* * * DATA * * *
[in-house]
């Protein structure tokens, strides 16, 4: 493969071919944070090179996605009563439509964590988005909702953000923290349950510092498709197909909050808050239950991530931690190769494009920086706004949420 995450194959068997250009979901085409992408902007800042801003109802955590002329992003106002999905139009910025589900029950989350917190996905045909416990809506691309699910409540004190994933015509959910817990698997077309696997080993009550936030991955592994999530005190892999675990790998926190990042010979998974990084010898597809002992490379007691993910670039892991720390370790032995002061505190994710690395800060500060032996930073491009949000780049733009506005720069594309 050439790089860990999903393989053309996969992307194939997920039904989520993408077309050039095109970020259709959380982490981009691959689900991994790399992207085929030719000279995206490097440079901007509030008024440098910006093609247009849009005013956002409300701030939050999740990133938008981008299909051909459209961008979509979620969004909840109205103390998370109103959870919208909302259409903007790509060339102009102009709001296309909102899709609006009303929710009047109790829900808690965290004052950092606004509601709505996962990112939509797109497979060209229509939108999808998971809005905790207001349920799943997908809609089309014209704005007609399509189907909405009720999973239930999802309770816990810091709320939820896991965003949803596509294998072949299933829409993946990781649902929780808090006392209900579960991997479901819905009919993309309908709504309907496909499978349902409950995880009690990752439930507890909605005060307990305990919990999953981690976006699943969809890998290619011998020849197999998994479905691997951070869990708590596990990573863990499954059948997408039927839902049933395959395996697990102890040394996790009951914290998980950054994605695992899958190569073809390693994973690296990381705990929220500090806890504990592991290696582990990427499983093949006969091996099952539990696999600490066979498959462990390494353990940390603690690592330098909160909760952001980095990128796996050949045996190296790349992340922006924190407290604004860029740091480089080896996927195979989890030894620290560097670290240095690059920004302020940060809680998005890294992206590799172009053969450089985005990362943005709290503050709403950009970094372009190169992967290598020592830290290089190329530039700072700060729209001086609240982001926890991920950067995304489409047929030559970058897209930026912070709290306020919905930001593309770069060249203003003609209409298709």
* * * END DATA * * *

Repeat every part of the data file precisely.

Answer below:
[in-house]
């Protein structure tokens, strides 16, 4: 493969071919944070090179996605009563439509964590988005909702953000923290349950510092498709197909909050808050239950991530931690190769494009920086706004949420 995450194959068997250009979901085409992408902007800042801003109802955590002329992003106002999905139009910025589900029950989350917190996905045909416990809506691309699910409540004190994933015509959910817990698997077309696997080993009550936030991955592994999530005190892999675990790998926190990042010979998974990084010898597809002992490379007691993910670039892991720390370790032995002061505190994710690395800060500060032996930073491009949000780049733009506005720069594309 050439790089860990999903393989053309996969992307194939997920039904989520993408077309050039095109970020259709959380982490981009691959689900991994790399992207085929030719000279995206490097440079901007509030008024440098910006093609247009849009005013956002409300701030939050999740990133938008981008299909051909459209961008979509979620969004909840109205103390998370109103959870919208909302259409903007790509060339102009102009709001296309909102899709609006009303929710009047109790829900808690965290004052950092606004509601709505996962990112939509797109497979060209229509939108999808998971809005905790207001349920799943997908809609089309014209704005007609399509189907909405009720999973239930999802309770816990810091709320939820896991965003949803596509294998072949299933829409993946990781649902929780808090006392209900579960991997479901819905009919993309309908709504309907496909499978349902409950995880009690990752439930507890909605005060307990305990919990999953981690976006699943969809890998290619011998020849197999998994479905691997951070869990708590596990990573863990499954059948997408039927839902049933395959395996697990102890040394996790009951914290998980950054994605695992899958190569073809390693994973690296990381705990929220500090806890504990592991290696582990990427499983093949006969091996099952539990696999600490066979498959462990390494353990940390603690690592330098909160909760952001980095990128796996050949045996190296790349992340922006924190407290604004860029740091480089080896996927195979989890030894620290560097670290240095690059920004302020940060809680998005890294992206590799172009053969450089985005990362943005709290503050709403950009970094372009190169992967290598020592830290290089190329530039700072700060729209001086609240982001926890991920950067995304489409047929030559970058897209930026912070709290306020919905930001593309770069060249203003003609209409298709």